And in case you're wondering, the very best job these days is that of statistician (Median Salary: $80,110). To see CareerCast's full list of 200 ranked jobs, click here.

Image: Israel Government Press Office Read the rest

Meet Flippy, the burger-flipping robot

Miso Robotics' Flippy is a "kitchen assistant" robot that can grill, flip, prep, fry, and plate food.

“We focus on using AI and automation to solve the high pain points in restaurants and food prep," says Flippy CEO David Zito. "That’s the dull, dirty and dangerous work around the grill, the fryer, and other prep work like chopping onions. The idea is to help restaurants improve food quality and safety without requiring a major kitchen redesign.”

And what of those millions of people who flip burgers to make ends meet?

“Tasting food and creating recipes will always be the purview of a chef," says Flippy CEO David Zito. "And restaurants are gathering places where we go to interact with each other. Humans will always play a very critical role in the hospitality side of the business given the social aspects of food. We just don’t know what the new roles will be yet in the industry.”

(TechCrunch via Laughing Squid)

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What political party dominates your occupation?

Verdant Labs put together an interesting infographic on the political tendencies of various jobs. Read the rest

President-Elect Trump reportedly denied John Bolton a cabinet position because he didn't like his moustache

Legendary nutcase John Bolton was in the running for a high-level cabinet pick in millionaire president-elect Donald Trump's administration. Multiple sources claim that he was denied serious consideration, however, because Trump makes decisions based upon people's looks. To put it plainly: he simply cannot stand to look at Bolton's equally legendary facial hair. The cabinet hunt was described as a "casting call" in one report.

Given Trump’s own background as a master brander and showman who ran beauty pageants as a sideline, it was probably inevitable that he would be looking beyond their résumés for a certain aesthetic in his supporting players.

“Presentation is very important because you’re representing America not only on the national stage but also the international stage, depending on the position,” said Trump transition spokesman Jason Miller.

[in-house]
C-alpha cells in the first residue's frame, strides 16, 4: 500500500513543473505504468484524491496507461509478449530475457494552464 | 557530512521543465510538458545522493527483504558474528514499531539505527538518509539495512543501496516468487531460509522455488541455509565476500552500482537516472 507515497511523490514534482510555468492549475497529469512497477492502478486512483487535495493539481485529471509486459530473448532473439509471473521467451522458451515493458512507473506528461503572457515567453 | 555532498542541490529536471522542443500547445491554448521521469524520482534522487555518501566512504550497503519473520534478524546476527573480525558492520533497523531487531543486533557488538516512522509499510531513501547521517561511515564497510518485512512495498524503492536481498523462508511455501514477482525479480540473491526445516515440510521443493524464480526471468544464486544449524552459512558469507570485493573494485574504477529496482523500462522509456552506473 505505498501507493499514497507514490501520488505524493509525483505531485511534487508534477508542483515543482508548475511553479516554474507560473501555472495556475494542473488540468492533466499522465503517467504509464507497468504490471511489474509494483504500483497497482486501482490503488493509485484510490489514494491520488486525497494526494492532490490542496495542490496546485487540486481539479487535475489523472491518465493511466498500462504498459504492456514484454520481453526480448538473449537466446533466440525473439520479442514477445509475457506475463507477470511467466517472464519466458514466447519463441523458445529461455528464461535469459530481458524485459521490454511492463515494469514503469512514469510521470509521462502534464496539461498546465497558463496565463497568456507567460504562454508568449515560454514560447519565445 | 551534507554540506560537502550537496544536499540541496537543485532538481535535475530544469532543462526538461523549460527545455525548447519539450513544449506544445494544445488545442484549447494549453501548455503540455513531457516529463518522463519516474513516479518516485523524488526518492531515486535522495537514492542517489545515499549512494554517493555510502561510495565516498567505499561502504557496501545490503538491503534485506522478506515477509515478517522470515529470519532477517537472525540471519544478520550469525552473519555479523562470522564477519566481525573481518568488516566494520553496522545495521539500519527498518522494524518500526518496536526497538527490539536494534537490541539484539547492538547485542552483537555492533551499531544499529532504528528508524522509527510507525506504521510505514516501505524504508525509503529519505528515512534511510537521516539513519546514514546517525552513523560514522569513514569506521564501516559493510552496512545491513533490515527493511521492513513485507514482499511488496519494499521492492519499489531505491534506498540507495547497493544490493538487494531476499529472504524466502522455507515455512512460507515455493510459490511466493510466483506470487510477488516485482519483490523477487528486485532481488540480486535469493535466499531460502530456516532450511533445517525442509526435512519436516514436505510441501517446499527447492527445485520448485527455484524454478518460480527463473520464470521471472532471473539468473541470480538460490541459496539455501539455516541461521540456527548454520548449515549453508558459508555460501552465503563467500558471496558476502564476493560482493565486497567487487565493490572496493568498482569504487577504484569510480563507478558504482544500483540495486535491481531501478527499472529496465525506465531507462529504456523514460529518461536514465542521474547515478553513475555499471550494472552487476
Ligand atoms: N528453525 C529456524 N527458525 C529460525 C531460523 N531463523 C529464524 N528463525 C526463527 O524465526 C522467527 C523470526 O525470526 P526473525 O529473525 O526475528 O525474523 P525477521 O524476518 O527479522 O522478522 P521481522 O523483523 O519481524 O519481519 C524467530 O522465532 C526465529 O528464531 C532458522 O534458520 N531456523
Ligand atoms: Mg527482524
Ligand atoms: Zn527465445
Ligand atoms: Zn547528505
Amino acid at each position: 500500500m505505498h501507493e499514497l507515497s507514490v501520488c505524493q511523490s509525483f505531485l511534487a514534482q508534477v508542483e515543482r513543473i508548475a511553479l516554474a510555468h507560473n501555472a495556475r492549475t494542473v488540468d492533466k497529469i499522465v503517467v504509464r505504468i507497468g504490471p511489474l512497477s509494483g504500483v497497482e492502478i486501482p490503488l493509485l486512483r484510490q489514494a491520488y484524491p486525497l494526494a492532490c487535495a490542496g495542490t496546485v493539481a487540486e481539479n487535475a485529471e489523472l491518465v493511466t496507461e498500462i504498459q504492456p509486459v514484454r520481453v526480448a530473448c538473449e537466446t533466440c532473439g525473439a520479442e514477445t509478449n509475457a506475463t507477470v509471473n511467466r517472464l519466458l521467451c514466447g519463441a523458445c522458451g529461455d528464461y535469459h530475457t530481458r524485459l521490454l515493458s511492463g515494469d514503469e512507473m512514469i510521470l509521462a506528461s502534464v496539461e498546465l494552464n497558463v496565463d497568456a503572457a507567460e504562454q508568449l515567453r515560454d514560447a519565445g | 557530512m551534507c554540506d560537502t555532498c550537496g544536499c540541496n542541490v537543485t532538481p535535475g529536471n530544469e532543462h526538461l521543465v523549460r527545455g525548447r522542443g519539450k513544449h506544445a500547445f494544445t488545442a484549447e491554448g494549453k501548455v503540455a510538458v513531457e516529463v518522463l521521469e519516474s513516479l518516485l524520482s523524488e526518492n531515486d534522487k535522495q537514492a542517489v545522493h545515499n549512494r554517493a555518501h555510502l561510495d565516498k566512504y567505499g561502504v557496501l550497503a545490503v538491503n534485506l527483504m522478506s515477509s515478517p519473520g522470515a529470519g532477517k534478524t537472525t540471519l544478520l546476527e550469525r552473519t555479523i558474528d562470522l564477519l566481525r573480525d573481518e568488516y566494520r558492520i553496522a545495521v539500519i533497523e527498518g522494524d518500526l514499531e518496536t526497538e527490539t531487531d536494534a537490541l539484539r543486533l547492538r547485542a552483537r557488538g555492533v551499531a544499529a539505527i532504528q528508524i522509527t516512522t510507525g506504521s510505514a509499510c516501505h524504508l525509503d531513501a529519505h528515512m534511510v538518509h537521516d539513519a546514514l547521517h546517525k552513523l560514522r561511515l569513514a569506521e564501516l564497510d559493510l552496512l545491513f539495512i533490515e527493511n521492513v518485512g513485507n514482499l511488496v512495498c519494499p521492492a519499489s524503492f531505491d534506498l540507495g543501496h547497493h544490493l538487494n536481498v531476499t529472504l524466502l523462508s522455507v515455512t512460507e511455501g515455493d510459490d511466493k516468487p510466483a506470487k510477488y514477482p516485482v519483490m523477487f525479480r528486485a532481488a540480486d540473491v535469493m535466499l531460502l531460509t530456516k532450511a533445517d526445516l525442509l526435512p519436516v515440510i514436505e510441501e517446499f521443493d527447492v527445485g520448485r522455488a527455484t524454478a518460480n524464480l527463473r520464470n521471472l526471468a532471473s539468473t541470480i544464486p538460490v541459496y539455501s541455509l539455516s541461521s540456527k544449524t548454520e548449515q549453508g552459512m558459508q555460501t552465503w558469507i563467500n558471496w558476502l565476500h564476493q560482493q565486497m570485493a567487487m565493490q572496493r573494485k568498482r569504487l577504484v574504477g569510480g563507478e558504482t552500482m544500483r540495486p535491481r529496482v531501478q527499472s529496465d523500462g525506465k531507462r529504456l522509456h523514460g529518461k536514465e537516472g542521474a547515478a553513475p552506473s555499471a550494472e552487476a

To lead the Pentagon, Trump chose a rugged combat general, whom he compares to a historic one. At the United Nations, his ambassador will be a poised and elegant Indian American with a compelling immigrant backstory. As secretary of state, Trump tapped a neophyte to international diplomacy, but one whose silvery hair and boardroom bearing project authority.

Now you know why Chris Christie doesn't have a job. Read the rest

Designing the future of work

Over at Democracy Journal, my Institute for the Future colleagues Marina Gorbis and Devin Fidler explore the "digital coordination economy" (aka the on-demand economy) and how "it may take deliberate design choices in platform architecture, business models, new civic services, and public policy to prevent this increasingly seamless “coordination economy” from becoming highly inequitable as well." From Democracy Journal:

As software takes an increasing role on both sides of transactions—ordering and producing—it promises to bring vastly more efficient coordination to these kinds of basic economic functions. This emerging digital coordination economy, with its efficient matching and fulfillment of both human and nonhuman needs, has the potential to generate tremendous economic growth.

However, as software engineers essentially author a growing segment of our economic operating system, it may take deliberate design choices in platform architecture, business models, new civic services, and public policy to prevent this increasingly seamless “coordination economy” from becoming highly inequitable as well. Already the growth of on-demand work has allowed investors and owners in some industrialized regions to reap substantial financial returns while many of the people using platforms to generate income streams are struggling to maintain their standard of living. Uber drivers, for example, have seen a drop in earnings in the United States over the last couple of years, even as the company continues to grow at a dramatic pace.